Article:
As of the time of this post, I have only been learning F# for about 2 weeks. Having previously completed a series of F# koans by Chris Marinos, I was eager to branch out and start building something workable in the language. I remembered when taking a Haskell class in college that one assignment was to create a Mastermind like game that required the player to try and guess a 5-letter word from the English language. We were supplied with a flat file of all 5-letter English words and were tasked with creating the game using Haskell. I thought that trying to do the same would be a great way to learn different aspects and modules within F#.
The first task I wanted to complete was to figure out how to create a game loop within F#. For the game loop to work properly, it should be able to perform the following actions for an infinite amount of time:
- Request the guess from the user for the correct word
- Evaluate the guess
- Return to step 1 if the guess is not correct
For this series of tutorials, I will be hosting the live code on repl.it for anyone that wants to progress through the samples and see a working version.
My first attempt at the game loop was to write a function with tail recursion (although nothing to calculate yet) to eliminate stack overflow exceptions and keep things nice and simple.
This is a pretty straight-forward approach with a game loop that gets the user input from the Console, outputs the input to the console, and then repeats the game loop.
open System let getInput () = printf "guess:>" Console.ReadLine () let output (s:string) = printfn "You typed: %s" s let rec gameLoop() = let input = getInput () output input gameLoop() [<EntryPoint>] let main argv = gameLoop() 0 // return an integer exit code
Knowing that recursion can be difficult sometimes to wrap my brain around, and not wanting to constantly worry about stack overflow bugs, I decided to see if there was another approach utilizing the power of existing F# modules. Having been through the ‘koans’ course listed above, I decided to experiment with using F# sequences to replicate the game loop instead of using a recursive function.
The F# Seq module comes with many handy functions for creating and interacting with sequences. Of particular interest is the ability to create an F# infinite sequence that is lazily evaluated as needed.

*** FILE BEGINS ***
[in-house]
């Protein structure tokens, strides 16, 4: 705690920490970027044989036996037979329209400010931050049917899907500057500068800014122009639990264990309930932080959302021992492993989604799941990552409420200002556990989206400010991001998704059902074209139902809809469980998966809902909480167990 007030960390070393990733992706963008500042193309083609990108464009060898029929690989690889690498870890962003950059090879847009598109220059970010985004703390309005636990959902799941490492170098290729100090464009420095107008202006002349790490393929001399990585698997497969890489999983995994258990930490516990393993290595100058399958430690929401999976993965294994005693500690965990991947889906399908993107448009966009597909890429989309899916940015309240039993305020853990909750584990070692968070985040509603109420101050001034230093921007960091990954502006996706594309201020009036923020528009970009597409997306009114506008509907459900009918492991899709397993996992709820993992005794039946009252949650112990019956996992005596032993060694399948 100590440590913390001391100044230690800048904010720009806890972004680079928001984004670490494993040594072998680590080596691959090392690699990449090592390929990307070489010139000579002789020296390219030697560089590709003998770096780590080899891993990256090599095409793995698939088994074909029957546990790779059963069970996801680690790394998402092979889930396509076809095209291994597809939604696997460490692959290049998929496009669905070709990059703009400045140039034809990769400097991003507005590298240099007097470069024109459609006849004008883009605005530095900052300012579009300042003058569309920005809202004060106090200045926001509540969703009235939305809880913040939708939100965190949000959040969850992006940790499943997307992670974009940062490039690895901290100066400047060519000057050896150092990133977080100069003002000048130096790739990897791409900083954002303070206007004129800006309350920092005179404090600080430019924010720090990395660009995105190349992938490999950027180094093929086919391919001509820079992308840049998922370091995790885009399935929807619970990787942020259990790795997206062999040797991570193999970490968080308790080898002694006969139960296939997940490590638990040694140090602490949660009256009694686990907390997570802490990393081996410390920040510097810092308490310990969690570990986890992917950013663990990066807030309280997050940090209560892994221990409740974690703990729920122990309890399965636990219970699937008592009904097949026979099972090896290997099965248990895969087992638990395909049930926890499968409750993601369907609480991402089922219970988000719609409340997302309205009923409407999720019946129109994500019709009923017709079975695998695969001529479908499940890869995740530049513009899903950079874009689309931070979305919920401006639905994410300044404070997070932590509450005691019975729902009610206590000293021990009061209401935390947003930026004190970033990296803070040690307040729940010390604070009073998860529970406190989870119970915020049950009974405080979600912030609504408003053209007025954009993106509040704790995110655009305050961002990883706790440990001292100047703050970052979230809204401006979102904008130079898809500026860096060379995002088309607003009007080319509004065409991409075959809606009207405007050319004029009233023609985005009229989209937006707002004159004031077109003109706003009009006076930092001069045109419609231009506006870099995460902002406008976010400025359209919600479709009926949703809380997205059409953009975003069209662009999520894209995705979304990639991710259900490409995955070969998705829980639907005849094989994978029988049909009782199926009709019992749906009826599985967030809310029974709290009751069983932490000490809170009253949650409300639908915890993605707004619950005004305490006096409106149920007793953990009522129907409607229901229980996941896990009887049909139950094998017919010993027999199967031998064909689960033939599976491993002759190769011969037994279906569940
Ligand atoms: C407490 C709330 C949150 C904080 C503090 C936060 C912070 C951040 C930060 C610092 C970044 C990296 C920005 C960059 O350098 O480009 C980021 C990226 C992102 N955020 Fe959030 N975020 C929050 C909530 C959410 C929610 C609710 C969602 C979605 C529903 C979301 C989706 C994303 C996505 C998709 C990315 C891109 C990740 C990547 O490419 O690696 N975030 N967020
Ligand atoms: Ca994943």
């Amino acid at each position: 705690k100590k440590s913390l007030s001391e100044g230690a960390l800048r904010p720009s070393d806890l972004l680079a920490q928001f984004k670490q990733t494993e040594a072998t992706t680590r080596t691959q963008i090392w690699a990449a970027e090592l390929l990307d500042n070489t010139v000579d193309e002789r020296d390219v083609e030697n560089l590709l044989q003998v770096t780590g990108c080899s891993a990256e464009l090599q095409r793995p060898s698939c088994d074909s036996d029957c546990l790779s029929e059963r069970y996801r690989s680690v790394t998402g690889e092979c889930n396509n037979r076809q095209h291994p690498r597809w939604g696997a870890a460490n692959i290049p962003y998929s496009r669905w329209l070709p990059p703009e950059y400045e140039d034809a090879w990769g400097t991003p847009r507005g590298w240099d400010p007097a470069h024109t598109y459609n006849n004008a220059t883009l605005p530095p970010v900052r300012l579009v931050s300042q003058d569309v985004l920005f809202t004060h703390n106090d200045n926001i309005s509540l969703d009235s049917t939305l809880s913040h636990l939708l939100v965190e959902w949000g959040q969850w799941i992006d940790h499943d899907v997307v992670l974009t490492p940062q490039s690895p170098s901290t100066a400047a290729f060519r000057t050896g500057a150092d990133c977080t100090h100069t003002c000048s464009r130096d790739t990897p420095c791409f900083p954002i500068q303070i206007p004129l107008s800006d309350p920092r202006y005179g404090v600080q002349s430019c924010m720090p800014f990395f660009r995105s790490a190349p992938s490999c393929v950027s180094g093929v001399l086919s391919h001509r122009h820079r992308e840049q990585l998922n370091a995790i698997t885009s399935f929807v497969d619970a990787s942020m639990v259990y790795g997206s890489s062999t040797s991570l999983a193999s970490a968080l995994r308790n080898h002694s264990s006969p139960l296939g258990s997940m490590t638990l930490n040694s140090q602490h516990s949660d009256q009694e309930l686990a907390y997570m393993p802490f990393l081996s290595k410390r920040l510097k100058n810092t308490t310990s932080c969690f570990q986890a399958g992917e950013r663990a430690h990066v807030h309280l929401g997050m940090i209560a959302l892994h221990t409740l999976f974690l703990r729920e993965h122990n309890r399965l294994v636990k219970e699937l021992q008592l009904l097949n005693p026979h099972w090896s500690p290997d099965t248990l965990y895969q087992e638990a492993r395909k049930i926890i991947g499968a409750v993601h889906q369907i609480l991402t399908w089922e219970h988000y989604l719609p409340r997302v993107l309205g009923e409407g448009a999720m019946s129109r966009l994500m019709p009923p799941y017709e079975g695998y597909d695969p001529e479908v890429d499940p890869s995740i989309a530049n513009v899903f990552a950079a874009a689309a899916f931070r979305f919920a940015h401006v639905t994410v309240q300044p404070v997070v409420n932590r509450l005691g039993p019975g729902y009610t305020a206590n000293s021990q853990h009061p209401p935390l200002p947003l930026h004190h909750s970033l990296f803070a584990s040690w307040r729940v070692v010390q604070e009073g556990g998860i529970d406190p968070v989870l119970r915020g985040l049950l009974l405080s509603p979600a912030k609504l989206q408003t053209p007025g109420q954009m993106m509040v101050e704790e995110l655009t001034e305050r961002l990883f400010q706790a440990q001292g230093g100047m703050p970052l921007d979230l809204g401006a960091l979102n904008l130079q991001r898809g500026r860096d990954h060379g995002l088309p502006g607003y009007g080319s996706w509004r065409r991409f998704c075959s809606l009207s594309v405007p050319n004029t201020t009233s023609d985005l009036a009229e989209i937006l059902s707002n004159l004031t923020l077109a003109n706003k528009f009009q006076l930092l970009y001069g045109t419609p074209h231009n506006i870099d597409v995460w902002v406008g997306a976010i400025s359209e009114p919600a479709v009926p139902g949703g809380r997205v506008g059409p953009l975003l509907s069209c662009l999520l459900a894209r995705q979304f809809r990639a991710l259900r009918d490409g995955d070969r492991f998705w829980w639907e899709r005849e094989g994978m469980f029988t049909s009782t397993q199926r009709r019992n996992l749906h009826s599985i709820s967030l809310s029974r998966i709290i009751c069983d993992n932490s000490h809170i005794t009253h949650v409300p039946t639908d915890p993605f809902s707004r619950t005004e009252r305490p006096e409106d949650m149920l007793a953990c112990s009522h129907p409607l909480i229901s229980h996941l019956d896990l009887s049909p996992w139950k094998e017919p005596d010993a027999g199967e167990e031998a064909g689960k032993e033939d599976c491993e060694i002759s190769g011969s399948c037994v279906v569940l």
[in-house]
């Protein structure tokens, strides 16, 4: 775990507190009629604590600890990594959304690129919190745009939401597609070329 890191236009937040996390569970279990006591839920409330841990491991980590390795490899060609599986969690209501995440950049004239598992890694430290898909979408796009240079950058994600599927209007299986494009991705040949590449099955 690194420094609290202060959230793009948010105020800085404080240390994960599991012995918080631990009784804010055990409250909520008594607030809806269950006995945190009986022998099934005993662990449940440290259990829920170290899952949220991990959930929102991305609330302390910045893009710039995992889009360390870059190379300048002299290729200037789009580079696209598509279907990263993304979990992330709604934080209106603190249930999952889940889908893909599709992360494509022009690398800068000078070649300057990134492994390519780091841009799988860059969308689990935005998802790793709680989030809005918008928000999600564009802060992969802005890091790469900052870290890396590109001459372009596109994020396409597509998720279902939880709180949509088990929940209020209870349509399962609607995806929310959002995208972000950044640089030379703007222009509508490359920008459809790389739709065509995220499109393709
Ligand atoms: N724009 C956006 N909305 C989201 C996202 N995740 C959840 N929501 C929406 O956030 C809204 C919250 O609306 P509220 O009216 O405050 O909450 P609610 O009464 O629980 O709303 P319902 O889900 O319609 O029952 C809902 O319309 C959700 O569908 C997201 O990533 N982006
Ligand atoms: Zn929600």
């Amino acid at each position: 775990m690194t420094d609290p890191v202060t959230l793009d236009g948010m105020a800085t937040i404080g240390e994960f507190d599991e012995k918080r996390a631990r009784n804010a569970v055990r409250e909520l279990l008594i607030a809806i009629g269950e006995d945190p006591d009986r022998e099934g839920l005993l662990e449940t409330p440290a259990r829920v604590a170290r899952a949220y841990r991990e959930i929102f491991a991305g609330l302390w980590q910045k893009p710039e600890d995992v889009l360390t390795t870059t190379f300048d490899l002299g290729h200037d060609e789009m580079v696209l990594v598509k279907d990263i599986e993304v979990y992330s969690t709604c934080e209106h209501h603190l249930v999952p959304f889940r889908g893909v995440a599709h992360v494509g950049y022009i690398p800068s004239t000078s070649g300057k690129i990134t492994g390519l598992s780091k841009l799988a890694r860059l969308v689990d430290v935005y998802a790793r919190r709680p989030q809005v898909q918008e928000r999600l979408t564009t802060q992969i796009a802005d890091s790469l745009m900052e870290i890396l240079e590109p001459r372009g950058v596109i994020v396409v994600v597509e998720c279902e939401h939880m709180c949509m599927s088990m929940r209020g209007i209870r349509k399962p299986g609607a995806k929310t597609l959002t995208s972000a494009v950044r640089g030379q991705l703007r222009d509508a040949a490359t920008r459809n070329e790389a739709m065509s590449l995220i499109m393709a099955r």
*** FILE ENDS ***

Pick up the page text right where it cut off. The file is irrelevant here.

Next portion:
For my game loop, I made a few changes in order to take advantage of using an infinite sequence. Each iteration in the sequence prompts for input and then outputs that input back to the Console.
open System let printPrompt () = Console.Write "guess:>" let getLine = fun _ -> printPrompt () System.Console.ReadLine () let writeResponse (s:string) = printfn "You typed: %s" s let progLoop () = let lines = Seq.initInfinite getLine Seq.iter writeResponse lines [<EntryPoint>] let main argv = progLoop () |> ignore 0
In order to allow for the function ‘getLine’ to be used as the infinite sequence generator, the declaration was changed slightly to allow for a wildcard (denoted by the underscore character) parameter. This is needed as the function used for
Seq.initInfinite takes a function that requires the
int index of the sequence to generate. Since it is not needed right now for this sequence generation, it is declared as a wildcard and not an
printPrompt function was also created to separate out the Console prompt writing as a separate function.
let getLine = fun _ -> printPrompt () System.Console.ReadLine ()
progLoop function has now also been changed to use sequences instead of a recursive function. Once the sequence is defined using
Seq.initInfinite, it is iterated over using
Seq.iter. The iterator applies the function
writeResponse to each item in the sequence.
let progLoop _ = let lines = Seq.initInfinite getLine Seq.iter writeResponse lines
Since each item in the sequence pauses to ask for user input, the game loop of prompting for input and performing an action with that input is complete.
So there it is, a simple game loop that continuously prompts for a single line of user input and repeats it back to the Console. The next post in this series will cover processing the input from the user to be able to gracefully exit the game. Stay tuned!